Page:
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Volume 2017 (2017), Article ID 2136287, 13 pages
Research Article

Archaeal Diversity and CO2 Fixers in Carbonate-/Siliciclastic-Rock Groundwater Ecosystems

1Aquatic Geomicrobiology, Institute of Ecology, Friedrich Schiller University Jena, Jena, Germany
2Department of Hydrogeology, Institute of Geosciences, Friedrich Schiller University Jena, Jena, Germany
3German Centre for Integrative Biodiversity Research (iDiv) Halle-Jena-Leipzig, Leipzig, Germany
4Institute of Geosciences, Friedrich Schiller University Jena, Jena, Germany
5U.S. Geological Survey National Research Program, Reston, VA, USA
6Department of Soil Ecology, Helmholtz Centre for Environmental Research-UFZ, Halle (Saale), Germany

Correspondence should be addressed to Kirsten K├╝sel

Received 16 November 2016; Revised 22 February 2017; Accepted 18 April 2017; Published 13 June 2017

Academic Editor: Chuanlun Zhang

Copyright © 2017 Cassandre Sara Lazar et al. This is an open access article distributed under the Creative Commons Attribution License, which permits unrestricted use, distribution, and reproduction in any medium, provided the original work is properly cited.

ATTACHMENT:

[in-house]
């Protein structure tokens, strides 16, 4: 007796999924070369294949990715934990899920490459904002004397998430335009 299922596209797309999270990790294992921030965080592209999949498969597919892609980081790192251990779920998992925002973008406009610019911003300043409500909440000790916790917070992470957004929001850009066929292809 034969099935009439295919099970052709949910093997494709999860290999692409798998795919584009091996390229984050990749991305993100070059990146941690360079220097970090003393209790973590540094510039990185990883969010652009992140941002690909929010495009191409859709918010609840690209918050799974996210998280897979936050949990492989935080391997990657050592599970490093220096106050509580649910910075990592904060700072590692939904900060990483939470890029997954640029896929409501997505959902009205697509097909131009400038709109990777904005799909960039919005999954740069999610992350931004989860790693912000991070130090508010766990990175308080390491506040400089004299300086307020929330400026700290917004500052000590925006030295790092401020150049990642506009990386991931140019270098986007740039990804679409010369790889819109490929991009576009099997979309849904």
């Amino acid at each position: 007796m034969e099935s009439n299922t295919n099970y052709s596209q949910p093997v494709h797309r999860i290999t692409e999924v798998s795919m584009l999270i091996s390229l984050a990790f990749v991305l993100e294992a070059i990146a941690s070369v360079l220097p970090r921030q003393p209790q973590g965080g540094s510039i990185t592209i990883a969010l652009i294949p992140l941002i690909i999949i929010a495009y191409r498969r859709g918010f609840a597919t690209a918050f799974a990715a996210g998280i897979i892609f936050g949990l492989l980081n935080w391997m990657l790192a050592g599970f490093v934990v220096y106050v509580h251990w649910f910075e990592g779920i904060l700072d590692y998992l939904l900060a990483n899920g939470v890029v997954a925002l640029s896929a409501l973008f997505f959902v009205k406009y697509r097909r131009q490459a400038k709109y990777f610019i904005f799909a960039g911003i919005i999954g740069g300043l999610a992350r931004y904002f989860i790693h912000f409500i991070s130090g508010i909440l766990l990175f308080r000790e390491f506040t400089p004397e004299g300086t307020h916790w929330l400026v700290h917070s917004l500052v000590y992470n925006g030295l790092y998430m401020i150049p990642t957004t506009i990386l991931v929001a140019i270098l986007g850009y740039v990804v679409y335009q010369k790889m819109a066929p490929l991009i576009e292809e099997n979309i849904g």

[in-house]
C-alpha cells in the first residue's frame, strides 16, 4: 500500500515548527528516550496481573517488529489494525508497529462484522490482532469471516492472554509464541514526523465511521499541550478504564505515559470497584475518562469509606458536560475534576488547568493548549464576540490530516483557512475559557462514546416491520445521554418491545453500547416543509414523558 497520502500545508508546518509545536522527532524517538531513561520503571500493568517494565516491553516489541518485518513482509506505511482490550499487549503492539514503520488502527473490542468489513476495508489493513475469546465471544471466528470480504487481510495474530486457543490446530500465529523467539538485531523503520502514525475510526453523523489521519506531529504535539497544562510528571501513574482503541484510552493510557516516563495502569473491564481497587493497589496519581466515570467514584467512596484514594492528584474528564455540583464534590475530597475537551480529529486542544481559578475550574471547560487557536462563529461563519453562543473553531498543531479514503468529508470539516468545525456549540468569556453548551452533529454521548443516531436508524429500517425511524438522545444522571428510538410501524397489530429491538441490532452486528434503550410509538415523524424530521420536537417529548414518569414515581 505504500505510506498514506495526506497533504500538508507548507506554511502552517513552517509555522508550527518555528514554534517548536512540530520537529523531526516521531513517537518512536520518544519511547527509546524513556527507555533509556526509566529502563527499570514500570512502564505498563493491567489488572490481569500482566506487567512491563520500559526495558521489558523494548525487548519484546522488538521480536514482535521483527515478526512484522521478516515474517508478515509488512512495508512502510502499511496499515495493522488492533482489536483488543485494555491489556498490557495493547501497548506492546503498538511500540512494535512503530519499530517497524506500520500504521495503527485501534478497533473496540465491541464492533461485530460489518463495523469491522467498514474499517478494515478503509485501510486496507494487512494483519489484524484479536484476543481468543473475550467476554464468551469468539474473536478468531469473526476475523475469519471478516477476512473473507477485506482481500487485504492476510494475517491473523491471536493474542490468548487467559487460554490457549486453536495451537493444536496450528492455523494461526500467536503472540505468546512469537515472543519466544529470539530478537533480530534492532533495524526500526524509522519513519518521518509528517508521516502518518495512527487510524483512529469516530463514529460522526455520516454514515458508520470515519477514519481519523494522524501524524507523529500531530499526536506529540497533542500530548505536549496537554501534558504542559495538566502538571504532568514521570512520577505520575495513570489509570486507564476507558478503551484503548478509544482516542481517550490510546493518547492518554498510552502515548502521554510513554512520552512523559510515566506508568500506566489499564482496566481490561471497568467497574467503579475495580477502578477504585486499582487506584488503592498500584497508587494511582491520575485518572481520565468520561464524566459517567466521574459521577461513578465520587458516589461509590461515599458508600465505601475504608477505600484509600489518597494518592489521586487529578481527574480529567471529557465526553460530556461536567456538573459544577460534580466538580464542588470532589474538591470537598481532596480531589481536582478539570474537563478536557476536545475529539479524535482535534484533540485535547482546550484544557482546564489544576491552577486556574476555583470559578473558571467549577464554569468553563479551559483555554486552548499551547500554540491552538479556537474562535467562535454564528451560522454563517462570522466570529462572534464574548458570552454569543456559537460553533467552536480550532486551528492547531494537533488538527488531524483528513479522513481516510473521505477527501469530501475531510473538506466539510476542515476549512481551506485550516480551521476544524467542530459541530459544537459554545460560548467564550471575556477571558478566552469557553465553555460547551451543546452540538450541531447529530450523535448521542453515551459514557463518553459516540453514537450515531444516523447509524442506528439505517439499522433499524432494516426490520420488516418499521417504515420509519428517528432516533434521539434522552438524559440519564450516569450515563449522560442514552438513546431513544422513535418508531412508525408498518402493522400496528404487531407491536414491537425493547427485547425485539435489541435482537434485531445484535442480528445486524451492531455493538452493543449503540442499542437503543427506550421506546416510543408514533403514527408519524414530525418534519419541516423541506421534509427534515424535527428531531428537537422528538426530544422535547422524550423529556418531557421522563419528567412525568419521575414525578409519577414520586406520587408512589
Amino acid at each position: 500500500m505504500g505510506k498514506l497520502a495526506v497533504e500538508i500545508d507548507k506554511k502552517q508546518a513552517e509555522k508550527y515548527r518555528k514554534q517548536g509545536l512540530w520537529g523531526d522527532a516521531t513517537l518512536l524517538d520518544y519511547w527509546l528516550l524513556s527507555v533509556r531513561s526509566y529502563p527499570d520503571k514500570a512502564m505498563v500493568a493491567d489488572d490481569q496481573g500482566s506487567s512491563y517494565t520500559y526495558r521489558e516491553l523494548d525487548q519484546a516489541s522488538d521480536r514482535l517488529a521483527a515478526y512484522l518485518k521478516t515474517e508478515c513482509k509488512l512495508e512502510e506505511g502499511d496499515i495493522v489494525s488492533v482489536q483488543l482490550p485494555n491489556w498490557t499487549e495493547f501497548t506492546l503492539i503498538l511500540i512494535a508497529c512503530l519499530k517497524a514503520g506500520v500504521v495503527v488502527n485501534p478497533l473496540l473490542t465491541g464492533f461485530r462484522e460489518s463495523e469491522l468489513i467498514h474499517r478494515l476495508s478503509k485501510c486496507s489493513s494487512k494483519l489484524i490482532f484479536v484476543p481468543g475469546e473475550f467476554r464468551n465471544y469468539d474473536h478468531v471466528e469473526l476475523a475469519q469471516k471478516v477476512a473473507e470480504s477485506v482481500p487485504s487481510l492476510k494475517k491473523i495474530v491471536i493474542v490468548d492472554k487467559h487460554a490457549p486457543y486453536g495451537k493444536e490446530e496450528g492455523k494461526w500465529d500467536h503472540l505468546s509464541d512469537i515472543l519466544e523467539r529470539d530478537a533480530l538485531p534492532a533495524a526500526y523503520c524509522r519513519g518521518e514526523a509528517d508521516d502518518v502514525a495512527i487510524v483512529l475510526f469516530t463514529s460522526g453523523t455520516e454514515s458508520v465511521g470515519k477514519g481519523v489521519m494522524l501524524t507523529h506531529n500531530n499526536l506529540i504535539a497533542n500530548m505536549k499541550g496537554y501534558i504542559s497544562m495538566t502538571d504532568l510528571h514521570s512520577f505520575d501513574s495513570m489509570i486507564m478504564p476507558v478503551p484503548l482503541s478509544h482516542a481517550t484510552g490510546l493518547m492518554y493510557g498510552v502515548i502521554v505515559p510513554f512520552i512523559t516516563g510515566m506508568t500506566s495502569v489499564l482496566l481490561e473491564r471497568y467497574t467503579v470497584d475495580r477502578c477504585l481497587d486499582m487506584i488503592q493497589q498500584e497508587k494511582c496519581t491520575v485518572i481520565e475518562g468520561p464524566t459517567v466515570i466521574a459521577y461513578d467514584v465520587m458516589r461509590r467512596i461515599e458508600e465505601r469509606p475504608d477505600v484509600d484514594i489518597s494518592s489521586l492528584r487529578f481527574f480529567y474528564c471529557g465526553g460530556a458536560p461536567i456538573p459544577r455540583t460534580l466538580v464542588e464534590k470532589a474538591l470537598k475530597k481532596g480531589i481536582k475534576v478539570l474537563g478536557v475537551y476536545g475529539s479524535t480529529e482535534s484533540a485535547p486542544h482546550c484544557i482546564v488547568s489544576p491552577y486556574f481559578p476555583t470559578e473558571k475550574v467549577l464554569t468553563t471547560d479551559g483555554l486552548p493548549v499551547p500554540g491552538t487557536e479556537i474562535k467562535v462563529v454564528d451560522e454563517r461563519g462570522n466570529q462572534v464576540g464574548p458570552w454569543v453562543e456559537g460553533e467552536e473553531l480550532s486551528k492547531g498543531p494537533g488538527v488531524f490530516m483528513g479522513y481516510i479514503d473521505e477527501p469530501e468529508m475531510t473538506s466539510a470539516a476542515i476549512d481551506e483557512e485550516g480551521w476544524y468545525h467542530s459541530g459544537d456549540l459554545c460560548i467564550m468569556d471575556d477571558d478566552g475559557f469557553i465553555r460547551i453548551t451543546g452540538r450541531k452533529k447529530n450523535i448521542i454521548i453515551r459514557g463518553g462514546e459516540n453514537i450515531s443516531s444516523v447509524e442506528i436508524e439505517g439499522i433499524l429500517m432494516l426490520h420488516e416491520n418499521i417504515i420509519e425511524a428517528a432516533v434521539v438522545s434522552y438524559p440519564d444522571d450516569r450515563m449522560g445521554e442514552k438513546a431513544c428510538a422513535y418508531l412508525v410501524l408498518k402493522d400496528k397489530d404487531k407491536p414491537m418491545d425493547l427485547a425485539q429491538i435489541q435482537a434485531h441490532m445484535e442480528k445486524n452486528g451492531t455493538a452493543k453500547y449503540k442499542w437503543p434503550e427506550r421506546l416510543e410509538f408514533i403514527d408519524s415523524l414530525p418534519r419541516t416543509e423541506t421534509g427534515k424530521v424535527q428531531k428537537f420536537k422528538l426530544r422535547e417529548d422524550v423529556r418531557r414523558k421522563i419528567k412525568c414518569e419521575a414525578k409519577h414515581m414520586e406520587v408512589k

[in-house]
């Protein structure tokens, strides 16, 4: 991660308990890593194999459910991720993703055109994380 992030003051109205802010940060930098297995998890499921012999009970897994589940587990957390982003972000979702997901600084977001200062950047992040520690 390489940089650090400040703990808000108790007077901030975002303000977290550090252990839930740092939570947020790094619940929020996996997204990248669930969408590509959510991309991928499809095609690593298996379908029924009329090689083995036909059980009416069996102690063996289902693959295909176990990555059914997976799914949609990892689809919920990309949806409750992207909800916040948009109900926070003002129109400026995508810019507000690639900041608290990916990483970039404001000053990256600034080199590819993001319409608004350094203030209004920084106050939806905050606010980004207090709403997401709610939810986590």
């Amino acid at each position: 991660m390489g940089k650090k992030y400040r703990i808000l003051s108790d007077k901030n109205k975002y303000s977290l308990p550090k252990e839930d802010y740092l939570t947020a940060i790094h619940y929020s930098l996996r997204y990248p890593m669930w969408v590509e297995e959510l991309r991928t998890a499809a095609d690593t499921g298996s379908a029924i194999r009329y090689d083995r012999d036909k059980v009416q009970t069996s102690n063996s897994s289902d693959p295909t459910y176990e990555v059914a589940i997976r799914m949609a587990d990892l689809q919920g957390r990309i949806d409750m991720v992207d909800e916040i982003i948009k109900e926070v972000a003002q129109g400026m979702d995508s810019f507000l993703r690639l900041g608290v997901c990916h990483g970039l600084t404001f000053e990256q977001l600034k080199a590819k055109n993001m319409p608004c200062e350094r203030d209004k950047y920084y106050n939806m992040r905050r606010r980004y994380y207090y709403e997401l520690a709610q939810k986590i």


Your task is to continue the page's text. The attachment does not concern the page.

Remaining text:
Groundwater environments provide habitats for diverse microbial communities, and although Archaea usually represent a minor fraction of communities, they are involved in key biogeochemical cycles. We analysed the archaeal diversity within a mixed carbonate-rock/siliciclastic-rock aquifer system, vertically from surface soils to subsurface groundwater including aquifer and aquitard rocks. Archaeal diversity was also characterized along a monitoring well transect that spanned surface land uses from forest/woodland to grassland and cropland. Sequencing of 16S rRNA genes showed that only a few surface soil-inhabiting Archaea were present in the groundwater suggesting a restricted input from the surface. Dominant groups in the groundwater belonged to the marine group I (MG-I) Thaumarchaeota and the Woesearchaeota. Most of the groups detected in the aquitard and aquifer rock samples belonged to either cultured or predicted lithoautotrophs (e.g., Thaumarchaeota or Hadesarchaea). Furthermore, to target autotrophs, a series of 13CO2 stable isotope-probing experiments were conducted using filter pieces obtained after filtration of 10,000 L of groundwater to concentrate cells. These incubations identified the SAGMCG Thaumarchaeota and Bathyarchaeota as groundwater autotrophs. Overall, the results suggest that the majority of Archaea on rocks are fixing CO2, while archaeal autotrophy seems to be limited in the groundwater.